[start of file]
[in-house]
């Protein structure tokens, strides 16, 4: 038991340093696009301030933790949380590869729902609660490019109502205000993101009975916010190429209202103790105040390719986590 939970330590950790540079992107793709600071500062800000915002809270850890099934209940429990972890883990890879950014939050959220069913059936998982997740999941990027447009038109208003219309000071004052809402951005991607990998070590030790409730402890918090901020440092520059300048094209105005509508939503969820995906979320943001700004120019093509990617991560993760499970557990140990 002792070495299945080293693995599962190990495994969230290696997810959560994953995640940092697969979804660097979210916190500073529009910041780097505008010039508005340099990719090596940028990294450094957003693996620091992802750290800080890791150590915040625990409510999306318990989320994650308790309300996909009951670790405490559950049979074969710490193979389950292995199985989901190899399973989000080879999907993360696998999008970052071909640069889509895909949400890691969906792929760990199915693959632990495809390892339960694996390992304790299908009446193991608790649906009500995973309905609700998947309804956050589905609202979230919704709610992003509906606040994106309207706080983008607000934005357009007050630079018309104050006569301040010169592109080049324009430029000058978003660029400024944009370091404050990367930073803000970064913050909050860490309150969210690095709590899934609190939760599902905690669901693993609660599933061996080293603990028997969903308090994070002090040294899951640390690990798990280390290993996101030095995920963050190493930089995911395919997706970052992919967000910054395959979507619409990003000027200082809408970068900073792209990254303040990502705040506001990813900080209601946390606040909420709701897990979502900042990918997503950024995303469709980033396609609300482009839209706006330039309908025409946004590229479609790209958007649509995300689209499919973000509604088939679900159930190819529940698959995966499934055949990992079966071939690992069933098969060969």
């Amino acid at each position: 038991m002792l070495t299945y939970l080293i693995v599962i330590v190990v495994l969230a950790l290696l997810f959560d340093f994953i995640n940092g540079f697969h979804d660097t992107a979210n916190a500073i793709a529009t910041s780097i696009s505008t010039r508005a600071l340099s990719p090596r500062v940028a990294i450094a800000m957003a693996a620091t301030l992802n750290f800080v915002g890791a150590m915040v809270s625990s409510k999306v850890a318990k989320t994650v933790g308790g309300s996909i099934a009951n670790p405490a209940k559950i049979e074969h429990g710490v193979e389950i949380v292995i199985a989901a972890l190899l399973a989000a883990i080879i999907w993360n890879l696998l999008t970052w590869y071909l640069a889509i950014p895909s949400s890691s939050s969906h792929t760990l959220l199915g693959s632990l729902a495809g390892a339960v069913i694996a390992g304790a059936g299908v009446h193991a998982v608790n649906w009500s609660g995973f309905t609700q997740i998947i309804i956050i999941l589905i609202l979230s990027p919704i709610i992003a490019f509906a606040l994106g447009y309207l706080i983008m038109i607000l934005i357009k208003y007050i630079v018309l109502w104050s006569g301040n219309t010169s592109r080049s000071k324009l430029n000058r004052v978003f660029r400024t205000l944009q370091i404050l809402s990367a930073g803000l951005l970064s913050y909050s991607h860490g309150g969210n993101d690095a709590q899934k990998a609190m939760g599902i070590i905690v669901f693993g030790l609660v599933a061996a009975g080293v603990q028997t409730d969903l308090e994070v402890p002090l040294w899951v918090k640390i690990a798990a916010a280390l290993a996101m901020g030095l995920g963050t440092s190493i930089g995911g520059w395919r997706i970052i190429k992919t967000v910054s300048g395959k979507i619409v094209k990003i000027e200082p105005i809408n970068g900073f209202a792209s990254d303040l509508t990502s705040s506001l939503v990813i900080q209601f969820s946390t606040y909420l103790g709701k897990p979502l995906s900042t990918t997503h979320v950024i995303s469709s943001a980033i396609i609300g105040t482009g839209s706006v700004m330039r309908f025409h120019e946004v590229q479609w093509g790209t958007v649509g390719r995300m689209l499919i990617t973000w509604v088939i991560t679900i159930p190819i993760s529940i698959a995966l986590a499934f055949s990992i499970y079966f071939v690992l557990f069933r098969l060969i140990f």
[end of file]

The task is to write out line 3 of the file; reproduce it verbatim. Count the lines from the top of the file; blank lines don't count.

């Amino acid at each position: 038991m002792l070495t299945y939970l080293i693995v599962i330590v190990v495994l969230a950790l290696l997810f959560d340093f994953i995640n940092g540079f697969h979804d660097t992107a979210n916190a500073i793709a529009t910041s780097i696009s505008t010039r508005a600071l340099s990719p090596r500062v940028a990294i450094a800000m957003a693996a620091t301030l992802n750290f800080v915002g890791a150590m915040v809270s625990s409510k999306v850890a318990k989320t994650v933790g308790g309300s996909i099934a009951n670790p405490a209940k559950i049979e074969h429990g710490v193979e389950i949380v292995i199985a989901a972890l190899l399973a989000a883990i080879i999907w993360n890879l696998l999008t970052w590869y071909l640069a889509i950014p895909s949400s890691s939050s969906h792929t760990l959220l199915g693959s632990l729902a495809g390892a339960v069913i694996a390992g304790a059936g299908v009446h193991a998982v608790n649906w009500s609660g995973f309905t609700q997740i998947i309804i956050i999941l589905i609202l979230s990027p919704i709610i992003a490019f509906a606040l994106g447009y309207l706080i983008m038109i607000l934005i357009k208003y007050i630079v018309l109502w104050s006569g301040n219309t010169s592109r080049s000071k324009l430029n000058r004052v978003f660029r400024t205000l944009q370091i404050l809402s990367a930073g803000l951005l970064s913050y909050s991607h860490g309150g969210n993101d690095a709590q899934k990998a609190m939760g599902i070590i905690v669901f693993g030790l609660v599933a061996a009975g080293v603990q028997t409730d969903l308090e994070v402890p002090l040294w899951v918090k640390i690990a798990a916010a280390l290993a996101m901020g030095l995920g963050t440092s190493i930089g995911g520059w395919r997706i970052i190429k992919t967000v910054s300048g395959k979507i619409v094209k990003i000027e200082p105005i809408n970068g900073f209202a792209s990254d303040l509508t990502s705040s506001l939503v990813i900080q209601f969820s946390t606040y909420l103790g709701k897990p979502l995906s900042t990918t997503h979320v950024i995303s469709s943001a980033i396609i609300g105040t482009g839209s706006v700004m330039r309908f025409h120019e946004v590229q479609w093509g790209t958007v649509g390719r995300m689209l499919i990617t973000w509604v088939i991560t679900i159930p190819i993760s529940i698959a995966l986590a499934f055949s990992i499970y079966f071939v690992l557990f069933r098969l060969i140990f």